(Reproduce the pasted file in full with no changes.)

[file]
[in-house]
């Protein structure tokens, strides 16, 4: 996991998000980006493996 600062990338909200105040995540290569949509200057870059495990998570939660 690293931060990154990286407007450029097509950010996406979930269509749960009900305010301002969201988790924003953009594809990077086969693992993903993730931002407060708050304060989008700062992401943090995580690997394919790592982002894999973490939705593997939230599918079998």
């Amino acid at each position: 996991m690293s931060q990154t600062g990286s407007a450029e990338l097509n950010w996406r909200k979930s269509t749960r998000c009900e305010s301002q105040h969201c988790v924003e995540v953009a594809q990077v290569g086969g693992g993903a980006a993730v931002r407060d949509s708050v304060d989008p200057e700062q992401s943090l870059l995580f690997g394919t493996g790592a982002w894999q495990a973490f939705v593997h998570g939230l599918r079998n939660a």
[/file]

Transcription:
[in-house]
């Protein structure tokens, strides 16, 4: 996991998000980006493996 600062990338909200105040995540290569949509200057870059495990998570939660 690293931060990154990286407007450029097509950010996406979930269509749960009900305010301002969201988790924003953009594809990077086969693992993903993730931002407060708050304060989008700062992401943090995580690997394919790592982002894999973490939705593997939230599918079998």
């Amino acid at each position: 996991m690293s931060q990154t600062g990286s407007a450029e990338l097509n950010w996406r909200k979930s269509t749960r998000c009900e305010s301002q105040h969201c988790v924003e995540v953009a594809q990077v290569g086969g693992g993903a980006a993730v931002r407060d949509s708050v304060d989008p200057e700062q992401s943090l870059l995580f690997g394919t493996g790592a982002w894999q495990a973490f939705v593997h998570g939230l599918r079998n939660a």